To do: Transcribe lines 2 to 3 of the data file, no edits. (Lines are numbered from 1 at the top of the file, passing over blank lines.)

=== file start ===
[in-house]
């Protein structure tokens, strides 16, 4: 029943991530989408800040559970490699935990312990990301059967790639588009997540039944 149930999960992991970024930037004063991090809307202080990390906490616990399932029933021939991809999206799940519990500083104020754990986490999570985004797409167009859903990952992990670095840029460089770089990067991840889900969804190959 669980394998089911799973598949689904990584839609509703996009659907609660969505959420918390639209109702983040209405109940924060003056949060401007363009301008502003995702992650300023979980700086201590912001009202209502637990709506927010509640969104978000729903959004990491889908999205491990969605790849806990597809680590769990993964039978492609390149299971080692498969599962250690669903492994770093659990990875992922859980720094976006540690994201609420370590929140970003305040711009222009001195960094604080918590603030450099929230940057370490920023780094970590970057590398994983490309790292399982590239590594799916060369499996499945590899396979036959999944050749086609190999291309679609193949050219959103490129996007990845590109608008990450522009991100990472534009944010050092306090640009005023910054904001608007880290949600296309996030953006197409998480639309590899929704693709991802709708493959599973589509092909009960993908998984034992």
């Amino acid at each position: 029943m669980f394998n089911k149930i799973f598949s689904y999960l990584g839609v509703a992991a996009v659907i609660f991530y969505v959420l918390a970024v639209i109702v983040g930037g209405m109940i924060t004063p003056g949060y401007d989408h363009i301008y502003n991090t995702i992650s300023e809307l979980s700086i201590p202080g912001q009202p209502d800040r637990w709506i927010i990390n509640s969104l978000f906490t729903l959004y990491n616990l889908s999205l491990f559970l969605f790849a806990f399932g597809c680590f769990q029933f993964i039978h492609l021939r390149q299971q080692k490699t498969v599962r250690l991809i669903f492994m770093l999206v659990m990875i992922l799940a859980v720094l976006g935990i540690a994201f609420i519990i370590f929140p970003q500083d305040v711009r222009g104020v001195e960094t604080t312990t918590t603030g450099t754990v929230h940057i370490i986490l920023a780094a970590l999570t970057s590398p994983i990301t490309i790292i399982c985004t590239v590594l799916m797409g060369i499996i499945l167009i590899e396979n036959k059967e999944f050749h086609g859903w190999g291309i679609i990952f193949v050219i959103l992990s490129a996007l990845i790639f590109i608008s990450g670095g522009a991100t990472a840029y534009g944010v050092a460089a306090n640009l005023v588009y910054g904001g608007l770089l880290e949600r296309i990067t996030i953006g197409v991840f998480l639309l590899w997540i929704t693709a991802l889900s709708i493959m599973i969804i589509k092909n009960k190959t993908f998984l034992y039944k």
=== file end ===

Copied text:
């Protein structure tokens, strides 16, 4: 029943991530989408800040559970490699935990312990990301059967790639588009997540039944 149930999960992991970024930037004063991090809307202080990390906490616990399932029933021939991809999206799940519990500083104020754990986490999570985004797409167009859903990952992990670095840029460089770089990067991840889900969804190959 669980394998089911799973598949689904990584839609509703996009659907609660969505959420918390639209109702983040209405109940924060003056949060401007363009301008502003995702992650300023979980700086201590912001009202209502637990709506927010509640969104978000729903959004990491889908999205491990969605790849806990597809680590769990993964039978492609390149299971080692498969599962250690669903492994770093659990990875992922859980720094976006540690994201609420370590929140970003305040711009222009001195960094604080918590603030450099929230940057370490920023780094970590970057590398994983490309790292399982590239590594799916060369499996499945590899396979036959999944050749086609190999291309679609193949050219959103490129996007990845590109608008990450522009991100990472534009944010050092306090640009005023910054904001608007880290949600296309996030953006197409998480639309590899929704693709991802709708493959599973589509092909009960993908998984034992």
């Amino acid at each position: 029943m669980f394998n089911k149930i799973f598949s689904y999960l990584g839609v509703a992991a996009v659907i609660f991530y969505v959420l918390a970024v639209i109702v983040g930037g209405m109940i924060t004063p003056g949060y401007d989408h363009i301008y502003n991090t995702i992650s300023e809307l979980s700086i201590p202080g912001q009202p209502d800040r637990w709506i927010i990390n509640s969104l978000f906490t729903l959004y990491n616990l889908s999205l491990f559970l969605f790849a806990f399932g597809c680590f769990q029933f993964i039978h492609l021939r390149q299971q080692k490699t498969v599962r250690l991809i669903f492994m770093l999206v659990m990875i992922l799940a859980v720094l976006g935990i540690a994201f609420i519990i370590f929140p970003q500083d305040v711009r222009g104020v001195e960094t604080t312990t918590t603030g450099t754990v929230h940057i370490i986490l920023a780094a970590l999570t970057s590398p994983i990301t490309i790292i399982c985004t590239v590594l799916m797409g060369i499996i499945l167009i590899e396979n036959k059967e999944f050749h086609g859903w190999g291309i679609i990952f193949v050219i959103l992990s490129a996007l990845i790639f590109i608008s990450g670095g522009a991100t990472a840029y534009g944010v050092a460089a306090n640009l005023v588009y910054g904001g608007l770089l880290e949600r296309i990067t996030i953006g197409v991840f998480l639309l590899w997540i929704t693709a991802l889900s709708i493959m599973i969804i589509k092909n009960k190959t993908f998984l034992y039944k």